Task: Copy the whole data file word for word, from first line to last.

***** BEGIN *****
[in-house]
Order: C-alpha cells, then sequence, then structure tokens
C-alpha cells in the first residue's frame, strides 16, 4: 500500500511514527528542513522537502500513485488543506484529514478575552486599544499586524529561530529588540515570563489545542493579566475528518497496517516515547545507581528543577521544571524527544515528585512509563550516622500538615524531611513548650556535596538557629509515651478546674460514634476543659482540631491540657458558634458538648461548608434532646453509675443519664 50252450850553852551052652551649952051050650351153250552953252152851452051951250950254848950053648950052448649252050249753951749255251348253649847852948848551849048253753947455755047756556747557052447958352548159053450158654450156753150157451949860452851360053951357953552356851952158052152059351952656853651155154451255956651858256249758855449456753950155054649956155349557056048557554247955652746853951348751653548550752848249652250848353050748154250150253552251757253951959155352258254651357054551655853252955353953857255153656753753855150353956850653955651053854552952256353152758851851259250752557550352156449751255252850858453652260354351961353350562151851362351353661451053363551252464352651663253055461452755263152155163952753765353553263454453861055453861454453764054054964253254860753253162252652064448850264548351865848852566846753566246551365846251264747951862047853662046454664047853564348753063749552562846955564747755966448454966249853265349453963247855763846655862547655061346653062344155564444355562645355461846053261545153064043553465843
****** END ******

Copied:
[in-house]
Order: C-alpha cells, then sequence, then structure tokens
C-alpha cells in the first residue's frame, strides 16, 4: 500500500511514527528542513522537502500513485488543506484529514478575552486599544499586524529561530529588540515570563489545542493579566475528518497496517516515547545507581528543577521544571524527544515528585512509563550516622500538615524531611513548650556535596538557629509515651478546674460514634476543659482540631491540657458558634458538648461548608434532646453509675443519664 50252450850553852551052652551649952051050650351153250552953252152851452051951250950254848950053648950052448649252050249753951749255251348253649847852948848551849048253753947455755047756556747557052447958352548159053450158654450156753150157451949860452851360053951357953552356851952158052152059351952656853651155154451255956651858256249758855449456753950155054649956155349557056048557554247955652746853951348751653548550752848249652250848353050748154250150253552251757253951959155352258254651357054551655853252955353953857255153656753753855150353956850653955651053854552952256353152758851851259250752557550352156449751255252850858453652260354351961353350562151851362351353661451053363551252464352651663253055461452755263152155163952753765353553263454453861055453861454453764054054964253254860753253162252652064448850264548351865848852566846753566246551365846251264747951862047853662046454664047853564348753063749552562846955564747755966448454966249853265349453963247855763846655862547655061346653062344155564444355562645355461846053261545153064043553465843